Public Health

Section 7: Invest in Public Health and Behavioral Health - 12/04/2019

The phrase “public health” elicits numerous images: first responders at a natural disaster, disease detectives peering through microscopes, posters, videos and flyers urging parents to vaccinate their children against deadly diseases, anti-smoking campaigns. Public health is all of this and more. It’s state and local government agencies, and individual physicians, working to detect, respond to, and prevent what’s bad for the health of Texans.


Screening Families of North Texans to Identify Persons with an Increased Risk for Cancer Due to Lynch Syndrome - 12/04/2019

In 2016, the UT Southwestern Medical Center’s Cancer Genetics Program was awarded a grant (PP160103) by the Cancer Prevention and Research Institute of Texas (CPRIT) to increase awareness of hereditary cancer syndromes, particularly Lynch syndrome (LS), and implement a population-based genetic screening program to identify those at high genetic risk for cancer.


Addressing Autism: Giving Physicians Tools - 12/04/2019

Autism spectrum disorder is a fast-growing, serious developmental disability in the U.S., affecting an estimated one out of 59 children nationally, according to the U.S. Centers for Disease Control and Prevention. It is about four times more common in boys than girls. In recognition of its growing importance, TMA’s House of Delegates in 2019 approved a resolution encouraging physicians to expand and promote resources for families of people with autism.


Q&A: Food Allergies in Children a Public Health Problem - 12/04/2019

Ask Austin allergist Allen Lieberman, MD, which public health issue hasn’t received the attention it deserves, and his answer shouldn’t be a surprise. “Eight percent of kids have a food allergy,” Dr. Lieberman, who founded Austin Family Allergy and Asthma in 2016, told Texas Medicine. “It’s literally a food-allergy epidemic right now.”


Vitamin E Acetate “A Strong Culprit” in Vaping-Related Lung Injuries - 12/03/2019

Vitamin E acetate, a sticky substance used in skin lotions and vitamin supplements, could be to blame for severe lung injuries linked to vaping that have sickened more than 200 people in Texas and thousands more across the U.S., health officials said Friday.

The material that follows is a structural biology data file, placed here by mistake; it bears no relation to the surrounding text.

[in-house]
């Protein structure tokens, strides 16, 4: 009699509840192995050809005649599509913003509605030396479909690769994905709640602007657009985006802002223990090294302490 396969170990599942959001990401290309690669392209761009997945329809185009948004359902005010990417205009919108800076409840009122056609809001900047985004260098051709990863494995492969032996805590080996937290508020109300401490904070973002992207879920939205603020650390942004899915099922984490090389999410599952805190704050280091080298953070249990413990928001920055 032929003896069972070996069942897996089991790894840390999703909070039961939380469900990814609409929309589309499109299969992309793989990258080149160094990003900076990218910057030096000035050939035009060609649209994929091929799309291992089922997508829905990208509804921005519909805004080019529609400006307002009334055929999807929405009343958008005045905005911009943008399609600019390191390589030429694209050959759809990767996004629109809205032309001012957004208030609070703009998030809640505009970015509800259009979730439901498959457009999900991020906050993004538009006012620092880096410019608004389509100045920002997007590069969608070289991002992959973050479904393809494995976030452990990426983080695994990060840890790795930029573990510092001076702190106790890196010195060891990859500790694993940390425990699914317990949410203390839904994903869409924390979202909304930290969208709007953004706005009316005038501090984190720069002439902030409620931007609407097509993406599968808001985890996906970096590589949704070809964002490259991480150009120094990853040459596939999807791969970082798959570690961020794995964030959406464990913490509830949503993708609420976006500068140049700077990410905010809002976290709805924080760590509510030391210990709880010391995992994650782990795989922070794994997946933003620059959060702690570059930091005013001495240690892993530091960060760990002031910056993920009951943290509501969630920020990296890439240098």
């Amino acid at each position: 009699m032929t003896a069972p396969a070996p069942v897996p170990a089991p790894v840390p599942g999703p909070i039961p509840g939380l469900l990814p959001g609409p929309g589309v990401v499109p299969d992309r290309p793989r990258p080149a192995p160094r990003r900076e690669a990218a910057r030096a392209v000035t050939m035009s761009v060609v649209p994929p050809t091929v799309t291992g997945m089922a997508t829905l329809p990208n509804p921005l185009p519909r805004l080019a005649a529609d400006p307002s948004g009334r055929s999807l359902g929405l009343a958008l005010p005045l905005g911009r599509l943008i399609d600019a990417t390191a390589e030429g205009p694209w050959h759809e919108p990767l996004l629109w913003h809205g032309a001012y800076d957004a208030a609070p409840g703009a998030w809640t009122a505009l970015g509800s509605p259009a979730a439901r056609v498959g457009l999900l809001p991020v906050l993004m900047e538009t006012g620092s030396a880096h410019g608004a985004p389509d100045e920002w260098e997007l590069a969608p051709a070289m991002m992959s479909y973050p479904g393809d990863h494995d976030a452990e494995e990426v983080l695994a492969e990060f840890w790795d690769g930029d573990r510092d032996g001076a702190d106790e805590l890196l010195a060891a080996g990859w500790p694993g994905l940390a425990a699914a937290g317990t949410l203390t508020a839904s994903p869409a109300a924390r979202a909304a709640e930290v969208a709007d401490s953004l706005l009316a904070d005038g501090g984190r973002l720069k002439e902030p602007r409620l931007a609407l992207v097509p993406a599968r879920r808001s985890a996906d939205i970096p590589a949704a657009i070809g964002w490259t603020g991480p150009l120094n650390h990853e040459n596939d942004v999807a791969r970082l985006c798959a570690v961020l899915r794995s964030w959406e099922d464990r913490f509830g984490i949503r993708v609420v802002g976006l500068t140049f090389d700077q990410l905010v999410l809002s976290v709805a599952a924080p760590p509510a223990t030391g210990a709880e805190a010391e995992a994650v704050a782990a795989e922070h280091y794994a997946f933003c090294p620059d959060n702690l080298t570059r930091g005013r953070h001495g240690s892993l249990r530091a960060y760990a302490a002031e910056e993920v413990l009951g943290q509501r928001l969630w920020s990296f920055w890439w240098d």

Two Texas E. Coli Cases Associated With Romaine Lettuce Identified - 12/03/2019

Health officials have confirmed two E. coli cases in Texas associated with tainted romaine lettuce produced in California. Officials with the Department of State Health Services (DSHS) and U.S. Centers for Disease Control and Prevention (CDC) had few details about the Texas cases.


Help Texas Improve Health Outcomes for New Mothers and Infants - 12/03/2019

As a physician, you’ve seen first-hand some of the health challenges new mothers and their infants face, not only during pregnancy but in the days and months after birth. But if you’re interested in learning more about those challenges, and best practices for preventing and caring for them, plan to attend the 2020 Texas Collaborative for Healthy Mothers and Babies Summit in late February.


How Do Vaccines Prevent Us from Getting Sick? - 12/02/2019

Vaccines work to prevent people from catching infectious diseases. Here’s how: They introduce a dead or weakened version of the virus or bacteria to train our natural defenses to kick in. If our body faces a real threat from the live germ later, the immune system is armed to block it from harming us.


Science: Vaccines Do Not Cause Autism; Physicians Fight to Reassure, Immunize - 11/19/2019

Physicians repeat it over and over: Vaccines like the measles-mumps-rubella (MMR) vaccine do not cause autism; they are safe and effective. Yet the decades-old false claim that vaccines do cause autism has convinced millions of parents not to give their children potentially lifesaving shots and could lead more to opt out, according to Texas physicians.


Leveraging LARCs: Long-Acting Reversible Contraceptives Part of Texas’ Solution to Unwanted Pregnancies, Maternal Deaths - 11/16/2019

Today LARCs are one of the safest and most-effective types of reversible birth control, but their reputation took a huge hit in the 1970s thanks to the Dalkon Shield intrauterine device (IUD). Memories persist of news reports about the shield’s many defects. This mistrust of LARCs — along with other obstacles to their wider use — hamper progress toward a wider goal for Texas medicine: improving maternal health and reducing maternal deaths across the state.


Webinar to Explore Creating a Healthy Long-Term Care System - 11/15/2019

If you’re interested in the current landscape of the long-term care delivery system, its funding mechanisms, and the state and federal legislation that model this system, tune into a webinar scheduled for Monday, Nov. 18.


Prop. 6 Passage Will Save Lives - 11/06/2019

Statement by David C. Fleeger, MD, president of the Texas Medical Association, in reaction to the passage of Proposition 6.  “Thanks to Texans who checked ‘yes’ in support of Proposition 6 in today’s election, the Cancer Prevention and Research Institute of Texas (CPRIT) can build on its legacy of saving countless Texans’ lives, while saving and making Texas millions of dollars every year...."


Talk to Patients About: Flu - 10/24/2019

Flu is serious, and the vaccine can prevent or minimize the illness.


Why Vaccine Opponents Think They Know More Than Medical Experts - 10/24/2019